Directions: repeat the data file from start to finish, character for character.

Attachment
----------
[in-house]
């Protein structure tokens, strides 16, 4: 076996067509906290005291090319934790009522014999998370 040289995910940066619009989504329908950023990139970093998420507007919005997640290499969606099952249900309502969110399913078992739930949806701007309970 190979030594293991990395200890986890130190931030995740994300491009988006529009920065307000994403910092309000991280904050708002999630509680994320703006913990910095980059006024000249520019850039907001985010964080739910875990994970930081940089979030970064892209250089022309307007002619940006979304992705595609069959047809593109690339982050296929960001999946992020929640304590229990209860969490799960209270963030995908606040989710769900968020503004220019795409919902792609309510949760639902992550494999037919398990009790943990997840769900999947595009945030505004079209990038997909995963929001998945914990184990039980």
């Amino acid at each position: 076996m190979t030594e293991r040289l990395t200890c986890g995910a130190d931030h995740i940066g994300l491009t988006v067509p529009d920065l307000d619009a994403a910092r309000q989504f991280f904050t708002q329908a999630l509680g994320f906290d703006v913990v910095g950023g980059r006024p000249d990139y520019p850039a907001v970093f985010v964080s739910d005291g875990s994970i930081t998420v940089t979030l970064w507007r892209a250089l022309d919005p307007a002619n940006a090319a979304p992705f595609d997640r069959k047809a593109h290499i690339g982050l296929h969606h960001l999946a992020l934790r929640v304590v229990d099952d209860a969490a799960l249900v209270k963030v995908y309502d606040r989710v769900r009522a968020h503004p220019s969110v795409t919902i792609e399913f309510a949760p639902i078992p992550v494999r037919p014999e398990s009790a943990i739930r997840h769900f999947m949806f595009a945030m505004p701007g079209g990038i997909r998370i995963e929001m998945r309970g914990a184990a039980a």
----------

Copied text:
[in-house]
């Protein structure tokens, strides 16, 4: 076996067509906290005291090319934790009522014999998370 040289995910940066619009989504329908950023990139970093998420507007919005997640290499969606099952249900309502969110399913078992739930949806701007309970 190979030594293991990395200890986890130190931030995740994300491009988006529009920065307000994403910092309000991280904050708002999630509680994320703006913990910095980059006024000249520019850039907001985010964080739910875990994970930081940089979030970064892209250089022309307007002619940006979304992705595609069959047809593109690339982050296929960001999946992020929640304590229990209860969490799960209270963030995908606040989710769900968020503004220019795409919902792609309510949760639902992550494999037919398990009790943990997840769900999947595009945030505004079209990038997909995963929001998945914990184990039980």
């Amino acid at each position: 076996m190979t030594e293991r040289l990395t200890c986890g995910a130190d931030h995740i940066g994300l491009t988006v067509p529009d920065l307000d619009a994403a910092r309000q989504f991280f904050t708002q329908a999630l509680g994320f906290d703006v913990v910095g950023g980059r006024p000249d990139y520019p850039a907001v970093f985010v964080s739910d005291g875990s994970i930081t998420v940089t979030l970064w507007r892209a250089l022309d919005p307007a002619n940006a090319a979304p992705f595609d997640r069959k047809a593109h290499i690339g982050l296929h969606h960001l999946a992020l934790r929640v304590v229990d099952d209860a969490a799960l249900v209270k963030v995908y309502d606040r989710v769900r009522a968020h503004p220019s969110v795409t919902i792609e399913f309510a949760p639902i078992p992550v494999r037919p014999e398990s009790a943990i739930r997840h769900f999947m949806f595009a945030m505004p701007g079209g990038i997909r998370i995963e929001m998945r309970g914990a184990a039980a």